Overall, I love the intertwining stories in Death and Other Details but there’s a lot going on at once. Sometimes to much. They’re investigating not one but two murders, including one that dates back decades. There’s a company in financial trouble, wealthy investors, a head of security with secrets, stowaways, a spouse acting paranoid, a drug-addicted philandering son, an illicit affair, a complicated past relationship, a mysterious person with tremendous power – the list goes on.
It’s a lot to keep up with and sometimes too much distraction from the real investigation. The story veers off course a lot, though this fits with the point the show is trying to make: pay attention to the little details. When you’re figuring out a puzzle, there are lots of complex pieces and minor distractions that get in the way. In this sense, the fact there is so much going on is precisely the point. A crime isn’t going to be solved in a linear fashion, and this one has too many moving pieces.
But then there are also plot holes too glaring to ignore, like camera footage being deleted yet there’s no cloud back-up. A cruise ship that costs billions would likely have a killer security system! Then the show would have us believe that a man pretending to be someone he’s not manages to board a billionaire’s ship for a private trip without anyone batting an eye. Despite the detailed security team, no one verifies that he is who he says he is, or if they did, they don’t see beyond the con. In today’s day and age, a trip like this would require photo ID, even a retina or fingerprint scan to confirm identity, at least a Google search to confirm the person really exists. If it were that easy to get onto a billionaire’s cruise ship and sail off into the sunset, call me Frank Abagnale and I’m headed to the ports for a lavish vacation!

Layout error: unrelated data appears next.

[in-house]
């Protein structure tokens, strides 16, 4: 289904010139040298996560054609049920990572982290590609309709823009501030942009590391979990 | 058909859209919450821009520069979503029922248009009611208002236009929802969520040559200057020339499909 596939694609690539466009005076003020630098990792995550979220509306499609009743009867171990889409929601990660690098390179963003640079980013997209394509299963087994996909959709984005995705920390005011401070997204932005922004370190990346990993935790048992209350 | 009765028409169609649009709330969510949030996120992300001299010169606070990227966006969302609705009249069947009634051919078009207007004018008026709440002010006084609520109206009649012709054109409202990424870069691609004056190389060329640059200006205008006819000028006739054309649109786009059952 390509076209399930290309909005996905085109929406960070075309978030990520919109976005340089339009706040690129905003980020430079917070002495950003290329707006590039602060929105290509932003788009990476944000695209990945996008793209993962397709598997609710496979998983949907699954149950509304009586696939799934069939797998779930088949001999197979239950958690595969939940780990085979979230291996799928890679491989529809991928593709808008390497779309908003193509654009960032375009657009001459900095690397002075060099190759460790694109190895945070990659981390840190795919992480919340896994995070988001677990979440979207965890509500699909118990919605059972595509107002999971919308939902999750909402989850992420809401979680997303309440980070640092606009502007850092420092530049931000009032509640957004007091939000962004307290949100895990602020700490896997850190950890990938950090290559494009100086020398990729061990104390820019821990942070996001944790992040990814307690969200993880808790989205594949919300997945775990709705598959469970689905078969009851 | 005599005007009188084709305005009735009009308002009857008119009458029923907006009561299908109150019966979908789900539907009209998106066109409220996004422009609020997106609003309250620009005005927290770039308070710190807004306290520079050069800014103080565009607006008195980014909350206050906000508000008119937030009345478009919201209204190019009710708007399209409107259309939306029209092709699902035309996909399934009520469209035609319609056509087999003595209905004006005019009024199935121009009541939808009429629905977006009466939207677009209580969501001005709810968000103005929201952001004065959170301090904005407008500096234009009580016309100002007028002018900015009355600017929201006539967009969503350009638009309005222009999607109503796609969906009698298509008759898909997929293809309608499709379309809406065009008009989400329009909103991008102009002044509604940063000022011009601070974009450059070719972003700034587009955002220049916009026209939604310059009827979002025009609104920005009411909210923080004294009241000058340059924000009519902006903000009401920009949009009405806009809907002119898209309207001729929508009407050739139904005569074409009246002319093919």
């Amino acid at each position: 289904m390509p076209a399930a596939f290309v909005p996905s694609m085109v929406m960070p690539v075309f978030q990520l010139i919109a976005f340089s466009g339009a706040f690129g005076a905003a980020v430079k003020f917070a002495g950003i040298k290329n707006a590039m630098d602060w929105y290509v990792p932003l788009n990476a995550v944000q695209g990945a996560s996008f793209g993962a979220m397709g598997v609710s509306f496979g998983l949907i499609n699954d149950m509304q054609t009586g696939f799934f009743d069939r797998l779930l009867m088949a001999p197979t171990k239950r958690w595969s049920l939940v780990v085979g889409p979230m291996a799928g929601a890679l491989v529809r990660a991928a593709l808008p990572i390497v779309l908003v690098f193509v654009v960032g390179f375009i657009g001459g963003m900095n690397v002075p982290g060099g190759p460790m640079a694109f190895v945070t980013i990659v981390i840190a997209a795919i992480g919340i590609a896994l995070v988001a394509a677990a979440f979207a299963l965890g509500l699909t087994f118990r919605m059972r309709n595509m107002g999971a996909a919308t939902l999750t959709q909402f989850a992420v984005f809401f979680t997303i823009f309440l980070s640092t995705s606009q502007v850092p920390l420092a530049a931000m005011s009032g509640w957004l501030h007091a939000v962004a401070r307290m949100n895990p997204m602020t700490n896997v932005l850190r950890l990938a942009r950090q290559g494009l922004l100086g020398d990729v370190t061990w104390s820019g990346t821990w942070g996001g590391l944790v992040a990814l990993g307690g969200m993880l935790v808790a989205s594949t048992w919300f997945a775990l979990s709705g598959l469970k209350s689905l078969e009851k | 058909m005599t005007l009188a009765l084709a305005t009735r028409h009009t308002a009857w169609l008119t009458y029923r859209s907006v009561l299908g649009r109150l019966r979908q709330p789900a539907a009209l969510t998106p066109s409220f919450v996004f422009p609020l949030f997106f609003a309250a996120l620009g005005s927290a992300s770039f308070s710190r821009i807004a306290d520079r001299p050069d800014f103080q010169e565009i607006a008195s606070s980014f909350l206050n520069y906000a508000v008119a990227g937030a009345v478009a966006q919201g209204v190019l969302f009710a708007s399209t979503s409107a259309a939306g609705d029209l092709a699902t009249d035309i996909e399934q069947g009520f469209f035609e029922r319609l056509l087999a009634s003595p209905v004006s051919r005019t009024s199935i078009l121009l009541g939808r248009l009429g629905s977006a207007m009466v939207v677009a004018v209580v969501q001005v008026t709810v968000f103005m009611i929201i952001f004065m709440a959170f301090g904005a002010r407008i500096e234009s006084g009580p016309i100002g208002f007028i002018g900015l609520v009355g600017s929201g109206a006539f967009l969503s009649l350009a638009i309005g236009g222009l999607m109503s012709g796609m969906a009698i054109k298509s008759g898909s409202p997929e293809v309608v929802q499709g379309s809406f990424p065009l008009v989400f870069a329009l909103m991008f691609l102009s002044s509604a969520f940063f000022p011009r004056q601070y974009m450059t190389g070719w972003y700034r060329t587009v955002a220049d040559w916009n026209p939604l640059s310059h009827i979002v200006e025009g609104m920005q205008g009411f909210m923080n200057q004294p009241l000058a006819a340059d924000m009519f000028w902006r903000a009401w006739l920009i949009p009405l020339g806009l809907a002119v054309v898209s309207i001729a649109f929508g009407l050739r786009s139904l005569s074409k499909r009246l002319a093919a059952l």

Don’t get me wrong, there are elements I love about the show, too. The scenes when Imogene appears as her present-day self in flashbacks to view things from a different perspective or insert herself into Rufus’ stories make the backstories much more engaging. She is effectively able to walk in his shoes to understand what was going on at any given moment and why he made decisions he did.
Beane does a wonderful job holding her own against such a revered actor like Patinkin: while she’s known for her role in The Flash and the series God Friended Me, the 27-year-old is by and large a rookie actor with credits that only date back less than a decade. You’d never know it from her performance here.